Stand by Your Man

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"Stand by Your Man"
Single by Tammy Wynette
from the album Stand by Your Man
B-side"I Stayed Long Enough"
ReleasedSeptember 1968 (U.S.)
1975 (U.K.)
RecordedAugust 28, 1968
LabelEpic 10398
Songwriter(s)Billy Sherrill, Tammy Wynette
Producer(s)Billy Sherrill
Tammy Wynette singles chronology
"Stand by Your Man"
"Singing My Song"
Music video
"Stand by Your Man" (audio) on YouTube

"Stand by Your Man" is a song co-written by Tammy Wynette and Billy Sherrill and originally recorded by Wynette, released as a single in the United States on September 20, 1968. It proved to be the most successful record of Wynette's career, and is one of the most familiar songs in the history of country music. The song was placed at number one on CMT's list of the Top 100 Country Music Songs.

Released as a single in late 1968, the song reached number one on the U.S. country charts in late 1968 for three weeks.[1] "Stand by Your Man" also crossed over to the U.S. pop charts, peaking at number nineteen.[2] It elevated Wynette—then one of many somewhat successful female country recording artists—to superstar status. It reached number one in the UK Singles Chart when the record was released in the United Kingdom in 1975,[3] and also reached number one in the Netherlands. An album of the same name—which was also quite successful—was released in 1968.

Vocal accompaniment is provided by The Jordanaires, who provided background vocals on most of Wynette's hit recordings.

The song was selected by the Library of Congress as a 2010 addition to the National Recording Registry, which selects recordings annually that are "culturally, historically, or aesthetically significant".[4]

Background and writing[edit]

"Stand by Your Man" was reportedly written in 1968 at Columbia Recording Studios in Nashville in all of 15 minutes. The song came from an idea that originated with Wynette's producer, Billy Sherrill, who along with Wynette is one of the two writers credited. Tammy was not very fond of the song at first because it was unlike anything she had ever written before, and because there is a high note that was hard for her to sing. She said that, over time, she got to love the song, and came to the point where she "couldn't do a show without it." Sherrill originally stated that, before "Stand by Your Man"'s release, he thought that Wynette's "D-I-V-O-R-C-E" would be Wynette's signature song. However, after witnessing how successful the song came to be in America during that time, Sherrill then agreed that "Stand by Your Man" was definitely Wynette's career-defining hit.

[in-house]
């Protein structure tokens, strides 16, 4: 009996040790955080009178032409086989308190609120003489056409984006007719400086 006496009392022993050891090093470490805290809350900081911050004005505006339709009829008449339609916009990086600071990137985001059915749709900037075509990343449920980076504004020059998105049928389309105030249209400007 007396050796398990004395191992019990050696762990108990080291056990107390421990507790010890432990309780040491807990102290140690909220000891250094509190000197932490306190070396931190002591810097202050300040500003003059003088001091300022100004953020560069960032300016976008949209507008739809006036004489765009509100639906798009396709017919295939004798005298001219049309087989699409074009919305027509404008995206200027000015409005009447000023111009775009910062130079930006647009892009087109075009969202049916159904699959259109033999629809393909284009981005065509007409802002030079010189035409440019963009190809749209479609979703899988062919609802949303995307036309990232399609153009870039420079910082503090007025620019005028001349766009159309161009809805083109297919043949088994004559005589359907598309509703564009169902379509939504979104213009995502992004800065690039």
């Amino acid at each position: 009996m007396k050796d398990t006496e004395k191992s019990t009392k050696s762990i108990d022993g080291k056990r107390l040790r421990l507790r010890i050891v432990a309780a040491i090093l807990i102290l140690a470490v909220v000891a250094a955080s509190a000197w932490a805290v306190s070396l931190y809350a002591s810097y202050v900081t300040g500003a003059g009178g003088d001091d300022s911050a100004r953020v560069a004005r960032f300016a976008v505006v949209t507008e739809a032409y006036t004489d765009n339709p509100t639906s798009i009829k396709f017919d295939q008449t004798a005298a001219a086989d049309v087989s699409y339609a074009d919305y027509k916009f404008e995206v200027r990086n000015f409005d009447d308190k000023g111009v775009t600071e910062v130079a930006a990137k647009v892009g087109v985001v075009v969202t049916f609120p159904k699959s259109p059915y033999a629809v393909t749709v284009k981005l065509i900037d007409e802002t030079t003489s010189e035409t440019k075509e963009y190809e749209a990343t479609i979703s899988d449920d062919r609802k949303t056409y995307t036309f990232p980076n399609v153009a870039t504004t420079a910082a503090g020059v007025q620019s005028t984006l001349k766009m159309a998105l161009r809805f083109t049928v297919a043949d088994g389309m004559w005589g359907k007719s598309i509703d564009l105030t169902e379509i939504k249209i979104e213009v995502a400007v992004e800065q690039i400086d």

Derided by the feminist movement of the late 1960s and early 1970s, Wynette in later years defended the song as not a call for women to place themselves second to men, but rather a suggestion that women attempt to overlook their husbands' shortcomings and faults if they truly love them (and in fact, the last line in the final verse says "after all, he's just a man"). Wynette always defended her signature song. The song remained contentious into the early 1990s, when soon-to-be First Lady Hillary Clinton told CBS' 60 Minutes during the "Gennifer Flowers interview" that she "wasn't some little woman 'standing by my man' like Tammy Wynette." The condemnation from the public was immediate, even coming from Wynette herself.

In popular culture[edit]

The song appeared at the beginning of the Academy-Award nominated 1970 film Five Easy Pieces, starring Jack Nicholson and Karen Black. It also appeared in The Blues Brothers (1980) (in which it was sung by Dan Aykroyd and John Belushi), 1987 film The Fourth Protocol, starring Michael Caine and Pierce Brosnan, and at the end of the Academy-Award-winning 1992 film The Crying Game (in which it was sung by Lyle Lovett). The song resurfaced again in a string of other early 1990s films, including My Cousin Vinny (1992), Poetic Justice (1993), Sleepless in Seattle (1993), Four Weddings and a Funeral (1994), and GoldenEye (1995).